Wednesday, March 19, 2008
Fulbright scholar continues studies in Germany
By Rebecca Wyatt Thomas, OU Web Writer
Last year, Alexis Garland, a linguistics master’s graduate, received a Fulbright scholarship to study and conduct research in Germany for one year. Garland is nearing the end of her scholarship and gearing up for the next phase of her life.
While her initial plan was to study at the university in Freiburg, she ended up finding a better fit with researchers in Leipzig.
“It gave me the opportunity to work at the Max Planck institutes in Leipzig, which are some of the top research institutes in the world — a great experience,” Garland said.
Garland is working on projects for both the Max Planck Institute for Evolutionary Anthropology (EVA) and the Max Planck Institute for Cognitive and Brain Science (CBS). Garland is interested in the study of cognitive linguistics.
“At the EVA, I have been working with the developmental and comparative psychology department on a project that focuses on one-year-olds, examining their comprehension of absent referent pointing. It is along the lines of research on pre-linguistic gesture, social cognition and communication,” Garland said. “At the CBS, I have been working with the section of the Neuropsychology department that focuses on languages and communication, working on an experiment regarding how the brain reacts to meter, or patters of stress in syllable, in sentences.”
In addition to the research, Garland is taking courses at Universität Leipzig.
Garland’s background is in linguistics and her research background was limited. Garland gained most of her research in areas other than cognitive linguistics.
“I found that I had enough theoretical knowledge in most areas to be on par with other young researchers in both institutes and that working with teams on these experiments, people tend to fill in each others’ gaps, or compare thoughts about approaches, so you get a lot of input and information as you go along,” Garland said.
Prior to her participation in the research, Garland was concerned about her German language skills at a highly technical level like research.
“Language tends to be a mix at both institutes; there are a lot of international researchers from various countries, including the United States, and because everything is published in English, it is rarely purely conducted in one or the other languages,” Garland said.
When her scholarship ends in July, Garland isn’t sure where she will go next. She has applied to several doctoral research programs around the world, but she won’t hear about them until later in the spring. However, she does plan to continue researching in the area of cognitive linguistics.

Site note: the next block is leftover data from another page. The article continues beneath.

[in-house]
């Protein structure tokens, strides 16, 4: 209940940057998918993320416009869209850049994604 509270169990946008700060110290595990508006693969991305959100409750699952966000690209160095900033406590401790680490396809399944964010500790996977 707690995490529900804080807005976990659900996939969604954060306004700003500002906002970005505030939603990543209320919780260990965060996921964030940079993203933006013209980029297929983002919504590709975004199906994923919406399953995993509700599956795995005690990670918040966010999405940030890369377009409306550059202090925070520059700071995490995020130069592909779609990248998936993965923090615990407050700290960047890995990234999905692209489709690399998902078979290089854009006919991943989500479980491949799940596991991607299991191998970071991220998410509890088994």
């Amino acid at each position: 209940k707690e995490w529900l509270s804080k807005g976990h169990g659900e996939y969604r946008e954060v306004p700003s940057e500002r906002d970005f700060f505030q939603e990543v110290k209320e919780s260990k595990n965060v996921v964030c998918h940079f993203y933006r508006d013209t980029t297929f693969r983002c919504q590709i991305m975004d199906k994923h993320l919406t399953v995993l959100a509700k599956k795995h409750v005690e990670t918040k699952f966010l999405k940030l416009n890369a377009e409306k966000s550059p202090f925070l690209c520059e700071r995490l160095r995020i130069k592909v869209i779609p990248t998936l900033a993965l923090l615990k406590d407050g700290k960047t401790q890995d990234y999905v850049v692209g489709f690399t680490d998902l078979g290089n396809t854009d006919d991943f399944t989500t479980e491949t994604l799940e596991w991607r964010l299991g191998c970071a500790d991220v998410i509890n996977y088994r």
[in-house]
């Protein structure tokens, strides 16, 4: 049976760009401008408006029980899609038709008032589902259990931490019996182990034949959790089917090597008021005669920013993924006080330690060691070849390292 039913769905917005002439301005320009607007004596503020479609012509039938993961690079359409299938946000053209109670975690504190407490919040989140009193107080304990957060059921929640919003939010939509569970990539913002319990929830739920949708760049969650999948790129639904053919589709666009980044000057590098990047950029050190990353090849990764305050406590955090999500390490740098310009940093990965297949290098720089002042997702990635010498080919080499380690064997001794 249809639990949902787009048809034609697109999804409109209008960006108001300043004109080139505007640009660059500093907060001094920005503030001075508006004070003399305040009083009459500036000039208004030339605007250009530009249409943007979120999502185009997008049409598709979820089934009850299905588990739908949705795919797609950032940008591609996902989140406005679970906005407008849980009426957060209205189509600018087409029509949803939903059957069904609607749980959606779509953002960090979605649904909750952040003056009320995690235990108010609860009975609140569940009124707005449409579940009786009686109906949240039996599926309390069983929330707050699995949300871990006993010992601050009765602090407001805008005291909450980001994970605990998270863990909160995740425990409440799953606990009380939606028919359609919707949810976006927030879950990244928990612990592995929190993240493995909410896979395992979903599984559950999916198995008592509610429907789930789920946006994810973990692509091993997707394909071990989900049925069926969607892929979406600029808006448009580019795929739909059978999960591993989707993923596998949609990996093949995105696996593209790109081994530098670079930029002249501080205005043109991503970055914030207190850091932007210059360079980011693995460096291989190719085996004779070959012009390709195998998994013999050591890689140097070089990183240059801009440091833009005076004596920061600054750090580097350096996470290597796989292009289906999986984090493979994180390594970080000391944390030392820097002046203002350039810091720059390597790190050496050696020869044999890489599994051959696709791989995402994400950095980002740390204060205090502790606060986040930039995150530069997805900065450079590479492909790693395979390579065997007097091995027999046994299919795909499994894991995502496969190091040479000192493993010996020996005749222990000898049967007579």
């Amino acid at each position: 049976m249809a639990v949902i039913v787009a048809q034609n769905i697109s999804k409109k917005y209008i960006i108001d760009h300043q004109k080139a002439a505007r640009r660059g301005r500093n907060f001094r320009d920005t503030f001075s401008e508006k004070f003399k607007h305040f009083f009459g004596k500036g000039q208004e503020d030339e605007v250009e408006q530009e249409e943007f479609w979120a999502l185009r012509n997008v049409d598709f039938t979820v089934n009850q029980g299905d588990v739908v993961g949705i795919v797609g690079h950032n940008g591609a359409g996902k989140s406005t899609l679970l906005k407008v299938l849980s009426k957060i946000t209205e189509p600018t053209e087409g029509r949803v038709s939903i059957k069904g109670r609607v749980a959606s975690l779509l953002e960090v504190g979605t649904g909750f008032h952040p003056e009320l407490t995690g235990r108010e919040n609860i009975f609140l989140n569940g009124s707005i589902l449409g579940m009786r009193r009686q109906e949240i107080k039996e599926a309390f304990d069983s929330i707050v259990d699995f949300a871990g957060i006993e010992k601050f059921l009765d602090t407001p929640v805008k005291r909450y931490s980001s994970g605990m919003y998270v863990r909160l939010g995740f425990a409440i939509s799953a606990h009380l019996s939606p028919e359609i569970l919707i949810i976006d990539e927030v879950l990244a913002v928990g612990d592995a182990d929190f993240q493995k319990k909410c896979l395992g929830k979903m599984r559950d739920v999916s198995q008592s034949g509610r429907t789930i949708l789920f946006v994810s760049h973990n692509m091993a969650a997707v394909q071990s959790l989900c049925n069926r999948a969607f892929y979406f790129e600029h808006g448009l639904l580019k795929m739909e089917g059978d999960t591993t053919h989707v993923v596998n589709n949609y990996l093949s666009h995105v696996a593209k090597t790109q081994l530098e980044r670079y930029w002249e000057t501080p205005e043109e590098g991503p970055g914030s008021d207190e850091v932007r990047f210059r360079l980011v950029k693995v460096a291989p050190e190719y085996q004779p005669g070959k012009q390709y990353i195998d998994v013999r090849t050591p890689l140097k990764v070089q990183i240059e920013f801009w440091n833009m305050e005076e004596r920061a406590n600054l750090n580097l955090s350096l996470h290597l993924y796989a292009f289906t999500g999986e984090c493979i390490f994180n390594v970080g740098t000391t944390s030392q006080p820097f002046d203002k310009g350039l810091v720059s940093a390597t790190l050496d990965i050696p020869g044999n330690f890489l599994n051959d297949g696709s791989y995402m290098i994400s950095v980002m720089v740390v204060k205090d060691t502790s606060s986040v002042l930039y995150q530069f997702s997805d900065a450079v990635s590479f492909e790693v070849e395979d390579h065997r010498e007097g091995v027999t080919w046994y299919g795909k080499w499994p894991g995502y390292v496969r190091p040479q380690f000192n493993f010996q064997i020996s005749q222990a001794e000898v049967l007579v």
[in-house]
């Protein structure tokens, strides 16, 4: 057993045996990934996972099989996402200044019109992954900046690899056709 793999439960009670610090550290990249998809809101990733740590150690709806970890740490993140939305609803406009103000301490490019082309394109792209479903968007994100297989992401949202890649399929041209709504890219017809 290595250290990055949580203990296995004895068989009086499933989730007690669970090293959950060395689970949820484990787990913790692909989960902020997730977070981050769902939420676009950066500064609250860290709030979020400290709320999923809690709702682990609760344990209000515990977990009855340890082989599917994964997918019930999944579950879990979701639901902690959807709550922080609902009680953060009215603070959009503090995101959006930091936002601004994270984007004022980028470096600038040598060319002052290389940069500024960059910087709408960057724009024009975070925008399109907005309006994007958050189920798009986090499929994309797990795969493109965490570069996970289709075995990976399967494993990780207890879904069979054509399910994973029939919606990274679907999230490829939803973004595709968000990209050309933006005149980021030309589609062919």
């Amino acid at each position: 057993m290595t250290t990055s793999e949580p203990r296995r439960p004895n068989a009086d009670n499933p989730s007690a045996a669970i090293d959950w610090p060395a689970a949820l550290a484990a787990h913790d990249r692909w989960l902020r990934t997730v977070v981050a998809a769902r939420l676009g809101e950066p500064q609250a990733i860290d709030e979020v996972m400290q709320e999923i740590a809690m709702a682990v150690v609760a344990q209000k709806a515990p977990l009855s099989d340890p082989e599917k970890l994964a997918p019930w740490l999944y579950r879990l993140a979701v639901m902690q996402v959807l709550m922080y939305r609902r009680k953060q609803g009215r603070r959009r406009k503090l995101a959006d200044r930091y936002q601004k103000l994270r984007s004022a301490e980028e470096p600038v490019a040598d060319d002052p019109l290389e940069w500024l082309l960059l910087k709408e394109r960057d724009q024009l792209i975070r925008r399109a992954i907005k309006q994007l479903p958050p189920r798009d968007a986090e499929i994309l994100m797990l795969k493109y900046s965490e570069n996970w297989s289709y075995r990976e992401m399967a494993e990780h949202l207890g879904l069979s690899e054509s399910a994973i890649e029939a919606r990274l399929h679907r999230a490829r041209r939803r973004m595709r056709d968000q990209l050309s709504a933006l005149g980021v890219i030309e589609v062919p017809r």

“My interest tends towards communication, learning and memory—not surprising considering my background in linguistics, and work experience in education and sociology,” Garland said. “I am particularly drawn to comparative cognition, looking at broad comparisons of complex social animals, specifically in terms of communication and memory.”
The research Garland is doing on the one-year-olds involves setting up specific behavior experiments, whereas the meter in sentences research is a neurological one, where they will be measuring EEG waves in adults in response to sentences they’ve constructed. She said she likes being able to use multiple perspectives and methodologies in her research.
The research she is conducting can be used in areas from voice analysis software and artificial intelligence to reshaping how people understand evolution or the interaction of brain and behavior.
While most of her time is spent researching and in class, Garland has been able to travel with family and to visit friends. Garland, her mom and brother recently visited Berlin and Dresden in Germany and then Prague, Vienna and Italy, where she stopped in at the neuropsychology department at the University of Parma to learn more about their department. She plans to visit a friend in Edinburgh over Easter. He is an incoming Fulbright Scholarship recipient from Ireland who stayed with Garland’s family while he completed his Fulbright year at OU. Garland also hopes to visit friends in Switzerland, Denmark and Portugal before returning to the United States.
Garland said her stay in Germany has also been a cultural experience. She had already visited Germany as an undergraduate, and also knows many Germans who have stayed with her family through the years.
“I think it makes you more aware of the things you like and dislike about your own culture. After a while, you sort of pick the parts you like best out of each and try to bring them with you wherever you live,” Garland said.
Garland encourages all students to look into scholarship and other study abroad and research opportunities.
Through her stay in Germany and her travels thereafter, Garland plans to continue to update her blog for others to read about her adventures.